A poet of perversity whose unadorned, workmanlike direction and child-like sense of voyeurism proved the perfect aesthetic tools with which to express his unrepentantly sleazy cum-and-blood splattered visions of sex and death, Joe D'Amato was a Picaso of sensationalism.

Working first as a proficient cameraman, D'Amato went on to craft enjoyable if un-ambitious horror movies. Unpretentious descents into depravity and decadence, D'Amato's sadistic celluloid is a catalogue of carnality, carnage, and cum. With a sadist's appreciation of the human body and a mind programmed for exploitation, there is no confusion about his motives. While many of his movies are forgettable, just as many are enjoyable flesh-feasts of violence, hardcore sex, and death. Perhaps nowhere is the director's honest presentation of the genre's 'money shot' mentality more obvious and effective than in Erotic Nights of the Living Dead, a sleazy and simply told movie more concerned with the exploitation and subsequent destruction of naked, quivering flesh than with subtle characterization or theme.

The truest characters in this maggoty movie are the primal animalistic impulses of sex, violence, and despair. Produced during the same time as Porno Holocaust, the plot is as simplistic as its representations are graphic, a bare-bones narrative surrounded by - and surmounted by - instances of rough, animalistic sex and gory violence. George Eastman stars as Larry, a sailor who takes an American businessman John (Mark Shannon) and his girlfriend Luna (Laura) to an island where the businessman plans to erect a resort. Amidst much fondling, hairy asses, sloppy penetration (some of which, amazingly, is decidedly unattractive) and red herrings whose subtlety is lost in flesh-fumbling, spit swapping fun, a sinister voodoo couple arrive, warning them to turn back and leave the area unmolested lest horrible forces are unleashed. When the zombies show up in incredibly bad make-up, an ounce of seriousness is surprisingly maintained by the reactions of the living characters who struggle for freedom (amidst more sex!) and a lyrical atmosphere captured by bleeding sunsets, beachfront eeriness, and ghostly palm trees. Despite the Scooby Doo atmosphere of the dialogue and laughable attempts at drama and characterization by writer Eastman, a resonance of supernatural horror provides an interesting subtext to the hardcore screwing that fills the frame as the lovely Gemser spreads her legs and D'Amato steadies his camera.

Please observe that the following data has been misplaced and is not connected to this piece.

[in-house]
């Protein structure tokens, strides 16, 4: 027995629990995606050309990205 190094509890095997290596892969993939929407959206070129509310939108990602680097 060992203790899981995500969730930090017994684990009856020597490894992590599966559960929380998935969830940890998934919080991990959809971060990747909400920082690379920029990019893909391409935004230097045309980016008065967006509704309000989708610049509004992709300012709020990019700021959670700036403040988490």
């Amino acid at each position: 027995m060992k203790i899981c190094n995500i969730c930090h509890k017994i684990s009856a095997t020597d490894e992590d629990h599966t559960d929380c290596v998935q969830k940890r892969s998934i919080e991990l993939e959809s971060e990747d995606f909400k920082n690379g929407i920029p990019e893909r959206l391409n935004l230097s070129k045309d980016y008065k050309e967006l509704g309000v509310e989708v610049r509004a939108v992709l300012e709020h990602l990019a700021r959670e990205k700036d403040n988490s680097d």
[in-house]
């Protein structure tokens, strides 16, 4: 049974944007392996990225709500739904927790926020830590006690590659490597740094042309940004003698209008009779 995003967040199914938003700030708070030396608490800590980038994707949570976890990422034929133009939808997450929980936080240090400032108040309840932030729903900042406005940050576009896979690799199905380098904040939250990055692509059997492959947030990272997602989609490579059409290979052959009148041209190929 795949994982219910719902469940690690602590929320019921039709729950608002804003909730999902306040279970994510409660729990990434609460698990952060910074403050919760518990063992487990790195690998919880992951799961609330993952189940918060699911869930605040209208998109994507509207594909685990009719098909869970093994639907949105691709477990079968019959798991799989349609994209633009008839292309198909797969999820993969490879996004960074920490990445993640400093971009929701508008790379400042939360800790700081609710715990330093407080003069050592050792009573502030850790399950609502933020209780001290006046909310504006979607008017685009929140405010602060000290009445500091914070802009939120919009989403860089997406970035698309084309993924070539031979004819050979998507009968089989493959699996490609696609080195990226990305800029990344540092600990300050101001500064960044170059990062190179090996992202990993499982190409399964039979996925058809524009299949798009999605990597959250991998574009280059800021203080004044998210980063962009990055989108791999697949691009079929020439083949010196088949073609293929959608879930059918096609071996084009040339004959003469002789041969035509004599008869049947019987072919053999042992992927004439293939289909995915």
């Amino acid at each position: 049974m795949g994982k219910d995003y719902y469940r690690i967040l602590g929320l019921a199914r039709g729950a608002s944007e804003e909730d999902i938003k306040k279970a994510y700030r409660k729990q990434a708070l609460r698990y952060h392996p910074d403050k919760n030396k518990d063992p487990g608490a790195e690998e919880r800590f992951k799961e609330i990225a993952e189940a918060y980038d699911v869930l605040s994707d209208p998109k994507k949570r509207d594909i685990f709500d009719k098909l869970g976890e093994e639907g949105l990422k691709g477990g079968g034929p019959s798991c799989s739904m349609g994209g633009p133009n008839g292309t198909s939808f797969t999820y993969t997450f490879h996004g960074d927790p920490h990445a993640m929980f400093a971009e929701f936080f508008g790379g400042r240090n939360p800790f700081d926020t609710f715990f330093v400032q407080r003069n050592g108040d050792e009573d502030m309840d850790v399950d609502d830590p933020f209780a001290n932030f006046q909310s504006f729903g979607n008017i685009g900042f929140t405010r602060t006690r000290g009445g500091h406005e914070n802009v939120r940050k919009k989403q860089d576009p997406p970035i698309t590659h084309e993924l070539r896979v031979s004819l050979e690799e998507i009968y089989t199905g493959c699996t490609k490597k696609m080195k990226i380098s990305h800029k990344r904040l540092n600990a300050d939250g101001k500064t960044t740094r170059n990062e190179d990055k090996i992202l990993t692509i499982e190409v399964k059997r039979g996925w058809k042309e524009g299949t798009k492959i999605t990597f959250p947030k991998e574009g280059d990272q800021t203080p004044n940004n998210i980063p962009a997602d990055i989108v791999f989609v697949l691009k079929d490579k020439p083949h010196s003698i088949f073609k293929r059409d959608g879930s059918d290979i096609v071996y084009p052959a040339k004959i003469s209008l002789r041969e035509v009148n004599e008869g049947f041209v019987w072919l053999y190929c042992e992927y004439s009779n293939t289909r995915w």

Sex and death have long been perfect partners, exploring areas of control loss and flesh which terrify and attract in near equal measure. Only the strict idiocy of moral conservatism kept the two themes separated in film. Long explored in ancient texts, paintings, and oral storytelling traditions, visual evocations of sex and death in cinema blossomed to their most frenzied effect in the European oddities of the 1960's and 70's, particularly in the flesh fetishstry of D'Amato. Combining the terror of D'Amato's horror product with the sex films that comprised so much of his time, this hybrid retains the flavor of both sordid sexuality and shock sensationalism of horror cinema while lacking intelligence or coherency. Yet story superiority isn't a goal here, my friends, nor is it prominent in any of D'Amato's efforts save for the stylishly accomplished Death Smiled at Murder - and even that operates on dream logic rather than realism. The focus is on exploitation, not narration.

A visual feast of flesh eating and fondling, this hybrid of horror and pornography was a natural progression for D'Amato, who made his early name in a sordid if prolific career by churning out everything from softcore comedy to straight horror efforts. While lacking the sordid exploitation, grim atmosphere, or emotionally scathing storyline of underground classic Blue Omega, or the viscous absurdity of Anthrophagus, this companion to Porno Holocaust is delightfully low-class, sleazy fun! Fiendishly amoral, looking no further than its own sordid self for meaning, this masterpiece of morbid gut-munching and limb-slapping is competent if not inspired.

The visual presentation of this slice of sexy sinema is amazingly clear for such a low-brow picture with an equally low budget, its widescreen emphasizing decent colors and image depth. Sound in Dolby Digital is adequate if not as sharp as the picture. The extras are of more interest. While not as many as I would have liked, it's heartwarming to see a movie of this specialized caliber receiving any special treatment! "Erotic Sunny Afternoons of the Living Dead" offers the voyeuristic viewer alternate footage, followed by a still gallery of production photos, art, and - Pant! Pant! -- Laura Gemser. Four thematically linked trailers round out this perverse package. Bold, baring all, and fearing nothing, this may not be art, but it's certainly entertainment. Giving thrill seekers what they want in big-top torrid fashion, Erotic Nights of the Living Dead produces erections and shudders with equal gusto.

Review by William P Simmons

Released by Shriek Show
Region 1 NTSC
Not Rated
Extras : see main review